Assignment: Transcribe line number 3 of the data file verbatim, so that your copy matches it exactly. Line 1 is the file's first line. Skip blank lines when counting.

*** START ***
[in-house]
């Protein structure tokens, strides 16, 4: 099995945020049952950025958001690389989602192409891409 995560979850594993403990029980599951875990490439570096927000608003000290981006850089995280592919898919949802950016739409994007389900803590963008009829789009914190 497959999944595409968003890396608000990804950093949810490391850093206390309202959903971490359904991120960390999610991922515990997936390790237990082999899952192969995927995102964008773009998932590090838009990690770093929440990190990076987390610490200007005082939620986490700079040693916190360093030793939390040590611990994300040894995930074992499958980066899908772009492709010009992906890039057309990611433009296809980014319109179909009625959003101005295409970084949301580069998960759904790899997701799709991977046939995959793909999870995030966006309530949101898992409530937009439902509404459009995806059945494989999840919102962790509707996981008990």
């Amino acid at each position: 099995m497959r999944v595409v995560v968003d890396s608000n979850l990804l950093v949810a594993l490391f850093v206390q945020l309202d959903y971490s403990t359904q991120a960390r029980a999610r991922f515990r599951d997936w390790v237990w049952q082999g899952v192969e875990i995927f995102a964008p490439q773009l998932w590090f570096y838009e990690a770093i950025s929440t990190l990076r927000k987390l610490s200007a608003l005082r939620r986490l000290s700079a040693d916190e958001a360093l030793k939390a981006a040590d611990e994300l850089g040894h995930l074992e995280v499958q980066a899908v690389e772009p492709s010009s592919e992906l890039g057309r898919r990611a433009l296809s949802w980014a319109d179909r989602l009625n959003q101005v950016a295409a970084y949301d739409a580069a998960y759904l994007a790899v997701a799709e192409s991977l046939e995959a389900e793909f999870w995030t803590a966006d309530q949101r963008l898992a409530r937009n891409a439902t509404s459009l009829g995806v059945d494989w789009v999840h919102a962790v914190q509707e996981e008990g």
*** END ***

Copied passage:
């Amino acid at each position: 099995m497959r999944v595409v995560v968003d890396s608000n979850l990804l950093v949810a594993l490391f850093v206390q945020l309202d959903y971490s403990t359904q991120a960390r029980a999610r991922f515990r599951d997936w390790v237990w049952q082999g899952v192969e875990i995927f995102a964008p490439q773009l998932w590090f570096y838009e990690a770093i950025s929440t990190l990076r927000k987390l610490s200007a608003l005082r939620r986490l000290s700079a040693d916190e958001a360093l030793k939390a981006a040590d611990e994300l850089g040894h995930l074992e995280v499958q980066a899908v690389e772009p492709s010009s592919e992906l890039g057309r898919r990611a433009l296809s949802w980014a319109d179909r989602l009625n959003q101005v950016a295409a970084y949301d739409a580069a998960y759904l994007a790899v997701a799709e192409s991977l046939e995959a389900e793909f999870w995030t803590a966006d309530q949101r963008l898992a409530r937009n891409a439902t509404s459009l009829g995806v059945d494989w789009v999840h919102a962790v914190q509707e996981e008990g």